gonegirl
May. 24.

Something Else Saturday: Review – Gone Girl by Gillian Flynn

gonegirl-thI did say when I started doing Something Else Saturday that it could be a bit of everything. Today for example is a review of a book that I finished reading during the week. The book is one that many people will be familiar with, but if you’re not, don’t worry, there will not be any spoilers. The book is by Gillian Flynn, author of Sharp Objects, Dark Places, and, the one which I am reviewing today, Gone Girl.

First, to give you an idea of what the book is about, lets look at the blurb from the back:

Who are you? What have we done to each other?

These are the questions Nick Dunne finds himself asking on the morning of his fifth wedding anniversary, when his wife Amy suddenly disappears. The police suspect Nick. Amy’s friends reveal that she was afraid of him, that she kept secrets from him. He swears it isn’t true. A police examination of his computer shows strange searches. He says they weren’t made by him. And then there are the persistent phone calls on his mobile phone.

So what did happen to Nick’s beautiful wife?

This blurb alone is enough to give you a hint into the rollercoaster ride of a book that this is. It is a little slow to get going, but when it does, it really is a rollercoaster. The jumping between past and present, different facets of the story, doesn’t make it feel disjointed. Rather it does draw you in, as it does allow you to see more of the story, from both Nick and Amy’s eyes. There are also a number of plot twists that leave you wondering what is going on, what will happen next and begging for more.

What I found especially interesting though, is how this book is such a masterpiece in how to push your buttons. In it, if Flynn want’s you too feel a certain way about something or someone, you will feel it. If she wants you to hate a character, not only will you hate them, you will despise them. Furthermore, Flynn is able to push your buttons, without make it actively feel like she is doing so. It really does feel as if you are watching events unfold as part of each scene, rather than reading it from the point of view of the author. Maybe I have the benefit of having personally been to a number of the locales she uses in the book, having spent some time in Missouri (and trust me, I never saw anything like this going on – the people are genuinely lovely), but I was able to picture very well what the houses and areas looked like. It really felt, through my own experience and knowledge that I was actually there, and it takes an excellent piece of writing to accomplish such a task.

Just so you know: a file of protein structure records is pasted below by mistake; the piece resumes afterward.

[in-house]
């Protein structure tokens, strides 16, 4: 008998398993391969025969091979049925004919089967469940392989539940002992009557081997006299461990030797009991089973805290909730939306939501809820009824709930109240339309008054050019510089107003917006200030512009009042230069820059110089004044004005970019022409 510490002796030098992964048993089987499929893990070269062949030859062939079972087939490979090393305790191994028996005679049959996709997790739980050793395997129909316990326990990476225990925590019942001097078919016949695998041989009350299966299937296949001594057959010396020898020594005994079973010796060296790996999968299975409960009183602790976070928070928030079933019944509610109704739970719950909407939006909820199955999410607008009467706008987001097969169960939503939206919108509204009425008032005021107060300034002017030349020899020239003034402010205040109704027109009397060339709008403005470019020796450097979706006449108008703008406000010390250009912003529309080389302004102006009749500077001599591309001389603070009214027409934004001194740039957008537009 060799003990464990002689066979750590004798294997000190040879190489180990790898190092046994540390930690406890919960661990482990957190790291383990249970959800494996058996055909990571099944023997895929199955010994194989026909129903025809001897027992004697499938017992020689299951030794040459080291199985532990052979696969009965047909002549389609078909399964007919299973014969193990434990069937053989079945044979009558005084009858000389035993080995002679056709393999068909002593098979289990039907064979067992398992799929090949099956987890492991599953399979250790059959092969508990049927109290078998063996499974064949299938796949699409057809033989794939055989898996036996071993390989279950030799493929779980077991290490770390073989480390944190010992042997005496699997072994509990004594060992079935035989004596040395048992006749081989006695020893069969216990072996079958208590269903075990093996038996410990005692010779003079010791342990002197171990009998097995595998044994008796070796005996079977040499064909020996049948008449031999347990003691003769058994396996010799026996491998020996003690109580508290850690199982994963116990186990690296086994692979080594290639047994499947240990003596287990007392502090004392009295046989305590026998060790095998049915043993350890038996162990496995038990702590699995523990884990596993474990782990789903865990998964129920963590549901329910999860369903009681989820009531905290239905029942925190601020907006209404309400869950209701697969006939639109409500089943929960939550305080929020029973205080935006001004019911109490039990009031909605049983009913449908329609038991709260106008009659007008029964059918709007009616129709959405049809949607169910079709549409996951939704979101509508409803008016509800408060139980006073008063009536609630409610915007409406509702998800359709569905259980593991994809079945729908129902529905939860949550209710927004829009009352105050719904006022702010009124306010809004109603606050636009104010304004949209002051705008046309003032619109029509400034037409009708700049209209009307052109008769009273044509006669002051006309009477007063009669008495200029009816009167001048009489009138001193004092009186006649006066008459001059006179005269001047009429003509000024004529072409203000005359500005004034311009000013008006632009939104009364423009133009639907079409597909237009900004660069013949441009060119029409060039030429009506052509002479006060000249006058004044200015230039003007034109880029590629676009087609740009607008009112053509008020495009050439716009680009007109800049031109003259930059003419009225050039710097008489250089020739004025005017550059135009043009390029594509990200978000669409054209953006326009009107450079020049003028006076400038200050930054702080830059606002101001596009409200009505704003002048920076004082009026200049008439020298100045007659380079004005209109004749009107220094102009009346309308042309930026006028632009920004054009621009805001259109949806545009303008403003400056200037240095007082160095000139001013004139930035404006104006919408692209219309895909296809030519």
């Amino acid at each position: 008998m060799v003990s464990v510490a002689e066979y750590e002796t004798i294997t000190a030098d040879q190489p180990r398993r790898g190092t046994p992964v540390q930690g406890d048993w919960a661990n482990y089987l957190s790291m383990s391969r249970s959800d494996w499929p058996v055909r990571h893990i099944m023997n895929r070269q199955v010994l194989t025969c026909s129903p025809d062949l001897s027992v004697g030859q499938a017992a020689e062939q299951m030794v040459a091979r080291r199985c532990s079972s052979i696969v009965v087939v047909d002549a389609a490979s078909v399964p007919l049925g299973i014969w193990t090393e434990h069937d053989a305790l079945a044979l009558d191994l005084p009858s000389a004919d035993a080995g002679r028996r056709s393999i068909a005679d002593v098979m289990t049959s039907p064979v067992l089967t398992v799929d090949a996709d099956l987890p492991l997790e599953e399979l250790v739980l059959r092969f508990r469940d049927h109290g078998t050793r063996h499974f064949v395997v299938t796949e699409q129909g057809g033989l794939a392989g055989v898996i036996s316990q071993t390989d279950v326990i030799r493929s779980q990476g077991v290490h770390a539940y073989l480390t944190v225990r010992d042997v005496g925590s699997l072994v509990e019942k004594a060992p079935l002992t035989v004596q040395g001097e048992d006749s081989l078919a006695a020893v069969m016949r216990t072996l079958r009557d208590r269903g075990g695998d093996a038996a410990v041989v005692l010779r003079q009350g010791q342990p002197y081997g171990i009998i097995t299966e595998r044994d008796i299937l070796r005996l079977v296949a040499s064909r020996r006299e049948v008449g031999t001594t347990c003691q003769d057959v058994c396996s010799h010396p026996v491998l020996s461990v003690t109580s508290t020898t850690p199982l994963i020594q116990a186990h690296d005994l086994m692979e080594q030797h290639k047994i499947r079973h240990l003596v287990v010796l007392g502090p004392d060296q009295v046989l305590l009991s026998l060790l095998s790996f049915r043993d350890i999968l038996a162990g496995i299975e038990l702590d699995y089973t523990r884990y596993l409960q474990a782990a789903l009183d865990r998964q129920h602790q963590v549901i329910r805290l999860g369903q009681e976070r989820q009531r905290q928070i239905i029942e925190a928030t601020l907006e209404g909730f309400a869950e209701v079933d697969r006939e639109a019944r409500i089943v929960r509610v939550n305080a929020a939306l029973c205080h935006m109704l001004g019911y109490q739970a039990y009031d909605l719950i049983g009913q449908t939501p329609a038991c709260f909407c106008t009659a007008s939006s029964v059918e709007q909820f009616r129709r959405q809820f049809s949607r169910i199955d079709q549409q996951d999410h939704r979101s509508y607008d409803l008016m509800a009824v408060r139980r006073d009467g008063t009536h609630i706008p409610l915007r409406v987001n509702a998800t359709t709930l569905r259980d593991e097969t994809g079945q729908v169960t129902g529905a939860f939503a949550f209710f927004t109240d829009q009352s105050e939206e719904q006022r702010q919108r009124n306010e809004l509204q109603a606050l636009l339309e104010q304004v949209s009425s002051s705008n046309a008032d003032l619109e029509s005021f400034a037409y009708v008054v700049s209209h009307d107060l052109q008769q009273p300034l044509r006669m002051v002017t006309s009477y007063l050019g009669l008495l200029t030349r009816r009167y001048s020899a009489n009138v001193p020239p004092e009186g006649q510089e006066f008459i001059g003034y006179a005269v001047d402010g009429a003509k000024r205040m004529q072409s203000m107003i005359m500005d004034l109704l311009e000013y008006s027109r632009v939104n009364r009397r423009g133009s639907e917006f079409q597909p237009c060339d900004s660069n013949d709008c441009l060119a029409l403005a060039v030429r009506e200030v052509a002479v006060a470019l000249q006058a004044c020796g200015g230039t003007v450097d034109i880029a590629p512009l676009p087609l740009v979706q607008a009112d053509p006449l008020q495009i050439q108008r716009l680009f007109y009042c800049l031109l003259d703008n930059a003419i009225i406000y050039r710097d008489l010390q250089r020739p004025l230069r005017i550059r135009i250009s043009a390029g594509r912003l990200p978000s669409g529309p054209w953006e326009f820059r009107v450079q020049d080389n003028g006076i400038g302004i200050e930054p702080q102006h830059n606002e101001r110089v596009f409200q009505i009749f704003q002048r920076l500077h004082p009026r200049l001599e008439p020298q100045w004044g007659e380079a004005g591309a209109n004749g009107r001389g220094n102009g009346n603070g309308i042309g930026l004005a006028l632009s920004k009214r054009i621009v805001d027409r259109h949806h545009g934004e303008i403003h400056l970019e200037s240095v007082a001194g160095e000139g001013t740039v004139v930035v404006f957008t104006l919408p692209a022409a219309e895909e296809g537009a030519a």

As for my own personal views of the book. Yes, it is a little slow going to start with. I started reading it while I was in hospital for a couple of days in April, and then left it for a while. When I came back to it, however, I got to a point where I could not put it down. The plot is compelling. The characters are very multi-dimensional. They don’t feel flat. They go up, down and round. Unfortunately though, I ended up, by the end, hating almost all of them. There are no heroes in this book. There are some characters that you can think “they did their best” or that you feel sorry for them, but the main cast are very much anti-heroes. And the book is so much better for it.

Sharp Objects and Dark Places, Flynn’s earlier works, while compelling reads in themselves, do, having read all three, feel like practice pieces. Excellent works, but still practice pieces, compared to Gone Girl, which I feel is her most refined, almost perfect work. The question is, where can she go from here?

What are your views on Gone Girl, or indeed, any of Gillian Flynn’s works? What books should I be reading next (though I may just go and re-read Sharp Objects and Dark Places first)? Please do let me know.

Robyn

By Robyn | Posted in Books, Review, Something Else Saturday | Post a comment or leave a trackback: Trackback URL.

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